Dan May’s show “Slow Collison” opens this Saturday, February 7th at Copro Nason.Â His lush environments and monsters are as eye catching now as they were when we first saw his work on flickr several years ago.Â Of course, his work has evolved and become more rich with fantastic compositiona and “story-telling.”Â Dan takes some time to answer some questions for us about his current show as well as plans for the rest of 2009.Â Check the interview and some preview pics after the jump.
Arrested Motion (AM): Tell us a little about this show and the title you chose “Slow Collision.” Any specific themes or messages that your were trying to get across to the audience?
Dan May (DM): The title came about early on while preparing for the show. I usually just begin painting and see what direction the work takes me. The past year has been quite the roller coster ride for me. There have been some wonderful highs, as well as some rough patches along the way. The one thing that has remained constant was creating new work each and everyday. Once I got into this new body of work, I noticed that the world I’ve been working to shape in my paintings was colliding with my life in a unique and exciting way. Not only were things colliding on a personal level, but they began to collide technically as well. I found myself bringing together many key elements in my paintings… the wispy grass & flora, translucent figures, amorphic creatures, loose brush strokes and fine details were also on somewhat of a collision course. Once I began to examine where things where headed, the title ‘Slow Collision’ seemed to sum things up perfectly… plus it had a nice poetic ring to it which I liked! Because my work is rooted in my thoughts & dreams, and heavily influenced by my personal life, it most certainly holds a multitude of meaning to me. That being said, I think my work is ambiguous enough that others can view it and find their own personal message, or how it might relate to their life…. at least that’s my hope!
AM: In this day and age, most people wonder how they lived without the internet in the past. I remember that the first time I saw your art was on flickr. I always admired how you were so prolific and were able to keep updating your photostream with new paintings. How do you think the internet has affected the dissemination and market for art? In particular, how do you think it has affected your own growth as an artist?
DM: I could not agree more… I seem to have forgotten how we did things even just a few years ago. The internet never ceases to amaze me, and its impact on the art world is exponential! Can you imagine what the the great masters would have thought of it? It’s so fascinating to know that one can live just about anywhere with an internet connection, create art, post it to various sites, and people can enjoy & discuss it instantaneously. Of course, there’s nothing quite like experiencing art in the flesh, but it’s the next best thing. As far a direct impact on my own work, I’d have to say that the internet is one of the best things that ever happened. Without it, I probably would not be be showing my work in galleries around the world. I started off in the field of illustration and kind of fell into the gallery world by accident. My work was posted on a blog somewhere and I was asked via email to take part in a group show. I’ve been showing my work ever since!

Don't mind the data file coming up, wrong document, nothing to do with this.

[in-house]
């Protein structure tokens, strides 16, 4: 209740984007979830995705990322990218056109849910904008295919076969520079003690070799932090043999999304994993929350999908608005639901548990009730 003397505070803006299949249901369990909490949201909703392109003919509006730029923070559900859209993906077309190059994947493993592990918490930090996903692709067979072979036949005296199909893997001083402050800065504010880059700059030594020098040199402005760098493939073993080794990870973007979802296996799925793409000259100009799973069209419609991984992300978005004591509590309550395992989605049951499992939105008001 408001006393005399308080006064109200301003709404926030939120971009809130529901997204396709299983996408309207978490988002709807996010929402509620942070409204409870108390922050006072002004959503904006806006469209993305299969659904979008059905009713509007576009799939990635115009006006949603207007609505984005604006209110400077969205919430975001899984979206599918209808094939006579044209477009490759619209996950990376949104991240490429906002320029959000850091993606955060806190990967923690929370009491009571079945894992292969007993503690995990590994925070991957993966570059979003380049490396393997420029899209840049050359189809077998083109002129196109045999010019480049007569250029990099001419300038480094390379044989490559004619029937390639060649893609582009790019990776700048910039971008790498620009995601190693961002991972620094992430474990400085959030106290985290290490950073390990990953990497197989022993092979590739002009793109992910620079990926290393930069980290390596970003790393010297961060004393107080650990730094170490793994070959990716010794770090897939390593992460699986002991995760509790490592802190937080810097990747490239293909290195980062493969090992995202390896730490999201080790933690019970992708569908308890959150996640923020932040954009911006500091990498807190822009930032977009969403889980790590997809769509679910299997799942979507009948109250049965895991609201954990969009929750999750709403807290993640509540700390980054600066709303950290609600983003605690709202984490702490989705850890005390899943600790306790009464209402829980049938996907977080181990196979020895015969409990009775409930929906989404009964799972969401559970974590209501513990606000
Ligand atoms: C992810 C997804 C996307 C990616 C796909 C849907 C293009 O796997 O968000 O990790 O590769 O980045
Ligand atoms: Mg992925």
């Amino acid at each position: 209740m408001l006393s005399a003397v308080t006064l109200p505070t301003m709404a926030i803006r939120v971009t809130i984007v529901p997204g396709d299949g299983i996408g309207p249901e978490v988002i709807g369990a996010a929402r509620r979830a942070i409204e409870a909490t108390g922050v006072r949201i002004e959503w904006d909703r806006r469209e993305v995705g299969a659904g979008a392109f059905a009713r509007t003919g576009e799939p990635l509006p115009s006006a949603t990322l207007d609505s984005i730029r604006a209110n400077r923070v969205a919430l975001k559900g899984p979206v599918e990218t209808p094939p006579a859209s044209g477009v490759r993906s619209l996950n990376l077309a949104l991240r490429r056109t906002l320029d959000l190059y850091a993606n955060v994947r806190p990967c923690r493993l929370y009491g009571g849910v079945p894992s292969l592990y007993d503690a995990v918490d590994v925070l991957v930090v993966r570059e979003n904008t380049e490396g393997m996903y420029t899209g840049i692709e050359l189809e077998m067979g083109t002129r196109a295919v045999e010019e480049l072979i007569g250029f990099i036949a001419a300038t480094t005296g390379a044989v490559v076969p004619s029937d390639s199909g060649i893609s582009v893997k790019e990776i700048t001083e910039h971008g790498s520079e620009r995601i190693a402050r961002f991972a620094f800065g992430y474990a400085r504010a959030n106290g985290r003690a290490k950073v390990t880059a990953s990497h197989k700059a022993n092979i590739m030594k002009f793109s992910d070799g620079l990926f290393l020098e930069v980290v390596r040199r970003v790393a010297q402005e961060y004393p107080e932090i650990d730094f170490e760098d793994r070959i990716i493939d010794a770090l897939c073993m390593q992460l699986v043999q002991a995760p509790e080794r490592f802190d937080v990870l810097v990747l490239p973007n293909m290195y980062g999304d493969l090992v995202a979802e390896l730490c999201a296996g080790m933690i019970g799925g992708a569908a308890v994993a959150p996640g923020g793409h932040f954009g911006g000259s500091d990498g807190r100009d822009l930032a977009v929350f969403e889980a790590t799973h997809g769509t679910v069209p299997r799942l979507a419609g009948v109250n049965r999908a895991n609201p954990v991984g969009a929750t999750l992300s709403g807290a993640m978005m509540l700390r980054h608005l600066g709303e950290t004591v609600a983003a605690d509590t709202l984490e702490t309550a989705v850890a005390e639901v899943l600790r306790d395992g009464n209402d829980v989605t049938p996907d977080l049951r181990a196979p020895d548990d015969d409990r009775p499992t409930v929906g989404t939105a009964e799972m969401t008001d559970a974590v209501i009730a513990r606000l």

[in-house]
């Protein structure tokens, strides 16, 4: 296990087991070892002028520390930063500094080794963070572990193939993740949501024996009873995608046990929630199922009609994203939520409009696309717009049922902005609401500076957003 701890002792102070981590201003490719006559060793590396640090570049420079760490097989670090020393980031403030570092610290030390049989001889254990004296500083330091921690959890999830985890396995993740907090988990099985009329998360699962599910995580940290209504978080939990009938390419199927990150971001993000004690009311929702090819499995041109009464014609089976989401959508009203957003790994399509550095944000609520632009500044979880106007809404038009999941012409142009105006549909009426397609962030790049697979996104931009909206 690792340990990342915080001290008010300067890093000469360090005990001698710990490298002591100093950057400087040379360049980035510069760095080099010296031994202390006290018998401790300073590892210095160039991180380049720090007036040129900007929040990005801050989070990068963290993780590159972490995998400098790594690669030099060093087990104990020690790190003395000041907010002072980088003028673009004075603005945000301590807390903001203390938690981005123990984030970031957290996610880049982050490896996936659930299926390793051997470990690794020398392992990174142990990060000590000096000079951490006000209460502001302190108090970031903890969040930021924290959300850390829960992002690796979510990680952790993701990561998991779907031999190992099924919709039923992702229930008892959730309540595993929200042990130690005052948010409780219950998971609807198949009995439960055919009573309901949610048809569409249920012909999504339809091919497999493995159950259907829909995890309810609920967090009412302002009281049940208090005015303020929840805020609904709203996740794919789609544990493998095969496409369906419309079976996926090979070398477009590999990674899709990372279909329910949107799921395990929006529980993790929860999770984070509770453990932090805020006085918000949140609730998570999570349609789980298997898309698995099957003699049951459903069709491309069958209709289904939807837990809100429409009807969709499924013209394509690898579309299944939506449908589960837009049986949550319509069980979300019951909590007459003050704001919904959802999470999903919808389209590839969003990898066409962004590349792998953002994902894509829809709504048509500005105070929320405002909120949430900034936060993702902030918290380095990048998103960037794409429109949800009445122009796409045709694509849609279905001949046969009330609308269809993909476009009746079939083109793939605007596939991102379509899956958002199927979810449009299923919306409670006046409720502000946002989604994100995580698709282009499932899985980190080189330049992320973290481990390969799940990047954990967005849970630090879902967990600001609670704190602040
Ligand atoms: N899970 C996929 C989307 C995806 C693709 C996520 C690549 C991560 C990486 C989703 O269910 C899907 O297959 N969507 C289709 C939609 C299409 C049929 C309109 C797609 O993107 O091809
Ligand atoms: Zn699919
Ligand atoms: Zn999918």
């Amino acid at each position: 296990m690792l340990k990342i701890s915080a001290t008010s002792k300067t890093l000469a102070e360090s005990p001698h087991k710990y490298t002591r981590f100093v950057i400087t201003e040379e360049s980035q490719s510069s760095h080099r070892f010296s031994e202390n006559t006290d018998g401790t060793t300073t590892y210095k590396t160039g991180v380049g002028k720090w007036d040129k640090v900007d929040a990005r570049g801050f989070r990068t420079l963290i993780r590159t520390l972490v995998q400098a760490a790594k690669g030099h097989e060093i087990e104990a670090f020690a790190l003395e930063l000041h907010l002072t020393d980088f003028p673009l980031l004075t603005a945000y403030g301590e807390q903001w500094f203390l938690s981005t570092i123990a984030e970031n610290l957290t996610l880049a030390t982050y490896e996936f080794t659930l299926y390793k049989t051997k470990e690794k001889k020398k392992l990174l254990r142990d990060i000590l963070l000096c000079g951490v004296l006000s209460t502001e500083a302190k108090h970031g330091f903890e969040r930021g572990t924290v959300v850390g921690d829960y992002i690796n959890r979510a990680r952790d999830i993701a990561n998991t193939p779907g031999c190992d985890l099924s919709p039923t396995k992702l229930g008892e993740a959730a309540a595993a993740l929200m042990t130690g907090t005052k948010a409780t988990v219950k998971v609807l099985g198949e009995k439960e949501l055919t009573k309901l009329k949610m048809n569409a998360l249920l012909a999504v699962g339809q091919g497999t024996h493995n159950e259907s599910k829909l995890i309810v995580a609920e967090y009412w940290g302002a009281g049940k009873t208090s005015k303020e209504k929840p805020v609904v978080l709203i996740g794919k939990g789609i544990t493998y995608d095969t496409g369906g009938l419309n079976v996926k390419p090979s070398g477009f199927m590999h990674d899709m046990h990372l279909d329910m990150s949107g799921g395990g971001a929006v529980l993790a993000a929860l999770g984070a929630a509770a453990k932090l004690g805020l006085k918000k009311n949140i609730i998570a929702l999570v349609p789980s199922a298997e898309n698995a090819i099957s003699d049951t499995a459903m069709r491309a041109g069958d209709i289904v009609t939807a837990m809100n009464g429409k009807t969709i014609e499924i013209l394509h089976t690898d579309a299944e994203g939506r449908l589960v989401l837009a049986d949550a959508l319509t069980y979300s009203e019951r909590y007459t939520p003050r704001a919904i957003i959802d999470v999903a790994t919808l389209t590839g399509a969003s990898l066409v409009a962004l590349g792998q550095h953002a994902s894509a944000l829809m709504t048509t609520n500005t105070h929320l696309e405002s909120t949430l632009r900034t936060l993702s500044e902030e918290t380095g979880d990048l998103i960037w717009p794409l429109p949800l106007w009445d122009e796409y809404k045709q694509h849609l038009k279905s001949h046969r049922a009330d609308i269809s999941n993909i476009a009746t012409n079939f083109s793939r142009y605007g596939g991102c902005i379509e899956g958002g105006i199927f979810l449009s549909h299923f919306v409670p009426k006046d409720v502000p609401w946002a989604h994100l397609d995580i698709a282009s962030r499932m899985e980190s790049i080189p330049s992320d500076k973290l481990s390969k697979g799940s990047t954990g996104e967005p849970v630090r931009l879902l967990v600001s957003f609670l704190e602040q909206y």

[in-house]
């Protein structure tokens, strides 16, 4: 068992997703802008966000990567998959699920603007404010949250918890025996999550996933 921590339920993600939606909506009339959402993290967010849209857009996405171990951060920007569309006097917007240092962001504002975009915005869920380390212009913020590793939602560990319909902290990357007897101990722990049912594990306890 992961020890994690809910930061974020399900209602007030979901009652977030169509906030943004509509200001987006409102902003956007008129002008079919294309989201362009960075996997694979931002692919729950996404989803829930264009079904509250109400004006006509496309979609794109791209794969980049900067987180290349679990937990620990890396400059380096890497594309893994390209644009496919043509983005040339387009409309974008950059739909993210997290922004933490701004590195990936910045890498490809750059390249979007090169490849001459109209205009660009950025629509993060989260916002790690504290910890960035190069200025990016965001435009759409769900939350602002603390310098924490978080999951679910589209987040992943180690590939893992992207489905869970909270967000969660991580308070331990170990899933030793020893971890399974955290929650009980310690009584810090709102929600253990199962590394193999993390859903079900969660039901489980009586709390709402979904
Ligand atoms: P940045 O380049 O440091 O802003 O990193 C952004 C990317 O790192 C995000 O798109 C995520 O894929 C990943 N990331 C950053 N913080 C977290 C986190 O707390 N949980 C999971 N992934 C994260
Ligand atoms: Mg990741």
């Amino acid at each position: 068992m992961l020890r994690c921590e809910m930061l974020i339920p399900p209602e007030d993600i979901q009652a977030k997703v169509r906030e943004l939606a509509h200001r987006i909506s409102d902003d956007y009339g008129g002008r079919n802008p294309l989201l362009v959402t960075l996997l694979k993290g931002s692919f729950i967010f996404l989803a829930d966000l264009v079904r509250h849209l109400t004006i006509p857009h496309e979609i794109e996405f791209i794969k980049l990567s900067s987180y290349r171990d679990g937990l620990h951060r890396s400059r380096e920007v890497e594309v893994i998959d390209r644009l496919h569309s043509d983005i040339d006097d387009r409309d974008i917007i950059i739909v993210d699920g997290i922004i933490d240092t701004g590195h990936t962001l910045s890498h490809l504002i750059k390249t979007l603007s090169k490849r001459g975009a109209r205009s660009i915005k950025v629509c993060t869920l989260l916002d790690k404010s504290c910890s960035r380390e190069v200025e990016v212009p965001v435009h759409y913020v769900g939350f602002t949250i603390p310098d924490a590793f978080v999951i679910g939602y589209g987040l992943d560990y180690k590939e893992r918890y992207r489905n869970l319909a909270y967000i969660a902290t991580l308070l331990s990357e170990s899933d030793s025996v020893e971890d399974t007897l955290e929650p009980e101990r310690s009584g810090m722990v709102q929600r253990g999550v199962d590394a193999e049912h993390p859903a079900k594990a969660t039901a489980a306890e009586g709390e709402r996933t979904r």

AM: We noticed that there seem to be more humanoid and ghostly forms in this body of work. Was that a conscious decision or was there a reason behind this?
DM: I’d been painting both ghostly forms and human figures to varying degrees throughout my work, both in my illustration & personal work. This show was about bringing it all together… so yeah, there was definitely a conscious effort to create work merging these elements.
AM: I was pleasantly surprised one day, walking into a bookstore and seeing your cover art for Miyuki Miiyabe’s book “Brave Story.” How is illustration work different than gallery work? Any plans for other illustrations?
DM: Ha! Yeah, I painted that cover back in late 2006. It was a super project to work on. Outside of including a few key characters, I had free reign to run wild with that piece. I love getting assignments that allow for such creative freedom. I’m actually doing a follow up book from that series titled ‘The Book Of Heroes’ also by Miyuki Miiyabe. As far as other illustration work goes, I have a few main clients that I work with from time to time, but the personal work has definitely taken a front seat… and that’s really exciting to me.
AM: Can you share with us some of the projects and shows you have lined up for 2009?
DM: Well, 2009 looks to be a jam packed year. I have a slue of cool group shows coming up, some exciting print/product/book releases, and I’ll be building toward my next solo show. I also have plans to experiment with some sculptural work. I’d really like to try and bring some of these creatures out of my paintings and into our world… literally!